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it's not the role of a legislator, i had when i was trying to formulate ideas to hopefully generate discussion -- >> okay, let me be so rude as to stop, because i'm running out of time. remember that donald trump in the campaign said he was not going to cut medicare spending. and i would also point to you in a legislative solution, one of the greatest examples on medicare was 1983, when we were just about to go bust, and it took two old irishmen, reagan and o'neil, to agree to come to made medicare -- in this case, it was not medicare, it was social security -- actuarial sound for the next half century. let me ask you, representative price, you had made a statement
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that it was a terrible idea of people who had when he existing conditions, that they would have the protection of insurance against those pre-existing conditions. and i would like to ask you is can you please, in light of president trump, expressing his desire to retain this basic protection, do you think his proposal to continue the ban on discriminating against people with pre-existing conditions is a terrible idea? >> i'm not certain where you're getting that quote from? >> it came from politico talking points memo, may 1st, 2012.
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>> oh, well, now there's a reliable source. what i've always said, senator, is that nobody -- >> you didn't say it's a terrible idea? >> i don't believe i've ever made that statement. what i've always said about pre-existing conditions, is that nobody, in a system that pays attention to patients, nobody ought to be priced out of the market for having a bad diagnosis. nobody. that's a system that may work for insurance companies, may work for government, but it doesn't work for patients. so i believe firmly that what we need is a system that recognizes that pre-existing conditions do indeed exist and accommodate it and make sure no one loses their insurance or is unable to gain insurance because of a pre-existing condition. >> mr. chairman, as i close, i would like to insert in the record the september 2013 congressional budget office analysis of premium support system for medicare.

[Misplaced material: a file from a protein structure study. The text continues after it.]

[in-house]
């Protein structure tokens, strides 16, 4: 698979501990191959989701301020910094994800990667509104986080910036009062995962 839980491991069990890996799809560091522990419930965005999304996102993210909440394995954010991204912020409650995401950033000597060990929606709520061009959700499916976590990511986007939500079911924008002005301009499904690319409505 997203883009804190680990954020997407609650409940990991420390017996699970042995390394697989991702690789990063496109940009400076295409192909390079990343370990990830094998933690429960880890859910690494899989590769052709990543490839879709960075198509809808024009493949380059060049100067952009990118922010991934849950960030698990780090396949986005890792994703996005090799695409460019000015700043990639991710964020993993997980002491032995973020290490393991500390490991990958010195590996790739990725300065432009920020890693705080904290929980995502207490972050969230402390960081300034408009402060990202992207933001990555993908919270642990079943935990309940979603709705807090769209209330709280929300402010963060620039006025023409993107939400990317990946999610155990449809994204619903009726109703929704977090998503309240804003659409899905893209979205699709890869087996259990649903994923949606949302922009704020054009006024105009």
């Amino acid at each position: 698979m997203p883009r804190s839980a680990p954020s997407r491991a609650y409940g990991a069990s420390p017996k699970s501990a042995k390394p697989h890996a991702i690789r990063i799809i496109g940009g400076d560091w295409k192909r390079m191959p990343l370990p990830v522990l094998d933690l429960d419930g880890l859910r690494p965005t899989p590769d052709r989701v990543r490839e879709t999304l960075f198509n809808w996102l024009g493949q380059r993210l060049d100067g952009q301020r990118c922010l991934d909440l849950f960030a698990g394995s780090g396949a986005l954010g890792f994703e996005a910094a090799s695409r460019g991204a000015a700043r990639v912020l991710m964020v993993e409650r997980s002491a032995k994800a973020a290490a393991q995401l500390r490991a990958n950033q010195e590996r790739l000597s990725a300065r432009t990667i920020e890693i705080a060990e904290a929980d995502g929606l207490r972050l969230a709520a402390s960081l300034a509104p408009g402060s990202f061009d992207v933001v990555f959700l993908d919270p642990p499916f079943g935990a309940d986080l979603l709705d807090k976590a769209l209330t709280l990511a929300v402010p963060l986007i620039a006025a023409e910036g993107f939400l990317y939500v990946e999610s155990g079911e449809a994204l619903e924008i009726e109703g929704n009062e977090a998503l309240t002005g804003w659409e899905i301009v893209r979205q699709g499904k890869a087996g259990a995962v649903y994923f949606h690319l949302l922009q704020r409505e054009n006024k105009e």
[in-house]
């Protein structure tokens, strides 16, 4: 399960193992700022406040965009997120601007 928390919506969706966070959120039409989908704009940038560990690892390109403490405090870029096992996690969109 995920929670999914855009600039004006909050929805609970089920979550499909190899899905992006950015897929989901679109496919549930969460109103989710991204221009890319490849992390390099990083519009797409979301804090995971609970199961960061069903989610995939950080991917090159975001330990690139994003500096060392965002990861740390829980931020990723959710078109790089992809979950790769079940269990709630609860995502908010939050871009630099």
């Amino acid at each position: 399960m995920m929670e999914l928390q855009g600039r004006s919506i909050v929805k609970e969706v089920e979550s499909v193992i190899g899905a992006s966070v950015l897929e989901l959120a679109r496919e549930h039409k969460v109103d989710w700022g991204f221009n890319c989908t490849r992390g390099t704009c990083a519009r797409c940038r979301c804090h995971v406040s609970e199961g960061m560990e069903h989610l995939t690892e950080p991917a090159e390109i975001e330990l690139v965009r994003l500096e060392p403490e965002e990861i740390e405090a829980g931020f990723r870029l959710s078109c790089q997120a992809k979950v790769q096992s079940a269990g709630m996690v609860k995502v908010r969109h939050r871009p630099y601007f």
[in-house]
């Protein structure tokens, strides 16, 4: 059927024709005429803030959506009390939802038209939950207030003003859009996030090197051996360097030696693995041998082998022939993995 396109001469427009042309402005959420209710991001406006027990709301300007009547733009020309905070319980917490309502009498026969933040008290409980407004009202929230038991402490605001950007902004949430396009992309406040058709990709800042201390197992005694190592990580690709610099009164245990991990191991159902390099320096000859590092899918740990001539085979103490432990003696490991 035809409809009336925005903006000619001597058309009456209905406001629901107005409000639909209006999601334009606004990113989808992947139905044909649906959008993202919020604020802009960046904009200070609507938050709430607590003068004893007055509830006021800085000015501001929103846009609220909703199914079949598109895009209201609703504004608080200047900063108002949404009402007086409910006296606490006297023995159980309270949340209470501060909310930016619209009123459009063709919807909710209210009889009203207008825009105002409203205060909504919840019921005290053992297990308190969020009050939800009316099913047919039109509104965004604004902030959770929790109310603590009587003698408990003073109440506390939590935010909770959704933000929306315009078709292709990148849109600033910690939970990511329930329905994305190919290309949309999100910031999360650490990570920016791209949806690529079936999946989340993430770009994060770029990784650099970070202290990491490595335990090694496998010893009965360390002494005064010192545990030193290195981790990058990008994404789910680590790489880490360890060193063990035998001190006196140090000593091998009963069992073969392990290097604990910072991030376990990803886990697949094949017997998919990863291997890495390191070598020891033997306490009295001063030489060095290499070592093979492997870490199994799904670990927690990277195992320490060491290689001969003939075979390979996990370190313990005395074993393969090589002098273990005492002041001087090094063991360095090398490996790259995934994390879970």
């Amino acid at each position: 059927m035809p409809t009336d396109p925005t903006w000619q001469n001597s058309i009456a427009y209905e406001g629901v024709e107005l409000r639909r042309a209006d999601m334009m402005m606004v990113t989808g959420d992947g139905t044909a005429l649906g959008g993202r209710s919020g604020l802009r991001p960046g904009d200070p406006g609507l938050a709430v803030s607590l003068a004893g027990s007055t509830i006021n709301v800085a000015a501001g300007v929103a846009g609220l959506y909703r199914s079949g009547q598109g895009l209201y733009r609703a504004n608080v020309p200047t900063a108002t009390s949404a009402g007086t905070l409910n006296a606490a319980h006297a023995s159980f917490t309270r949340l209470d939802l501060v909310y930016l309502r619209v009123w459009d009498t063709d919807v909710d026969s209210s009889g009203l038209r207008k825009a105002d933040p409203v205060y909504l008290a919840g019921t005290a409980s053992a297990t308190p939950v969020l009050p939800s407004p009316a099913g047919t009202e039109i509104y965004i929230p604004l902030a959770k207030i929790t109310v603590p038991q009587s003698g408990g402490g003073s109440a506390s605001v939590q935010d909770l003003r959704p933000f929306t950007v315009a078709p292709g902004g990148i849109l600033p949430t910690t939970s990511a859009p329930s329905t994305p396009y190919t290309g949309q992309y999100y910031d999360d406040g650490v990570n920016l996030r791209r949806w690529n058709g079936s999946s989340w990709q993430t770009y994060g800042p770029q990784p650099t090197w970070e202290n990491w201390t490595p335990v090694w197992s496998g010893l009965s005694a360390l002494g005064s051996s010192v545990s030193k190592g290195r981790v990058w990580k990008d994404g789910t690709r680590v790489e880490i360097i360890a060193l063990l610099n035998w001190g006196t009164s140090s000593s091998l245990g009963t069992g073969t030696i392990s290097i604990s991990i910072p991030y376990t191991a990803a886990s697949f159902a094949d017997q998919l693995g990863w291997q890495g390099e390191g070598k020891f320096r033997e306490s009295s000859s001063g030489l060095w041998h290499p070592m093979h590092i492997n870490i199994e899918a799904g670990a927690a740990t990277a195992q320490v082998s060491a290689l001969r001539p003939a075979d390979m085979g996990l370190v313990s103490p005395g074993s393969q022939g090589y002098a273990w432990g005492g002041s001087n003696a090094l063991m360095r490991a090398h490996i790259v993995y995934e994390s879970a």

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and i would invite you, congressman, to please respond with the cbo report yesterday that you says supports your position, because this one does not. >> look forward to that. >> senator menendez? >> thank you, chairman. congratulations, congressman price. let me ask you a series of questions. given your medical training and time spent as a practicing physician, i have a couple of simple yes or no questions to start off with. in your medical opinion, does hiv cause aids? >> i think that the scientific evidence is clear that hiv and aids are clinically directed -- or. >> in your medical opinion, have immigrants led to outbreaks of leprosy in the united states? >> i don't know what you're referring to, but i suspect that there are instances where individuals have an infectious disease and they come to the united states -- >> i'm not asking about an infectious disease, i'm asking specifically about immigrants in
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the united states causing leprosy in the united states, in your medical opinion and scientific background. >> again, i don't know what the incident to which you refer. are you referring to a specific incident? >> there are statements that have been made in the public domain that immigrants have led to outbreaks in the united states. as the person who's going to be directed as the health of human and service, that's not only the country's epicenter, i wan to know, in your opinion, is that a causation. >> anytime you get two individuals together, in any relationship, whether it's an immigrant or a visitor, and one person has an infectious disease, it's possible that individual transmits that infectious disease. >> including leprosy? >> any infectious disease. >> in your medical opinion, do abortions cause breast cancer? >> i think the science is relatively clear that that's not the case. >> in your medical opinion, do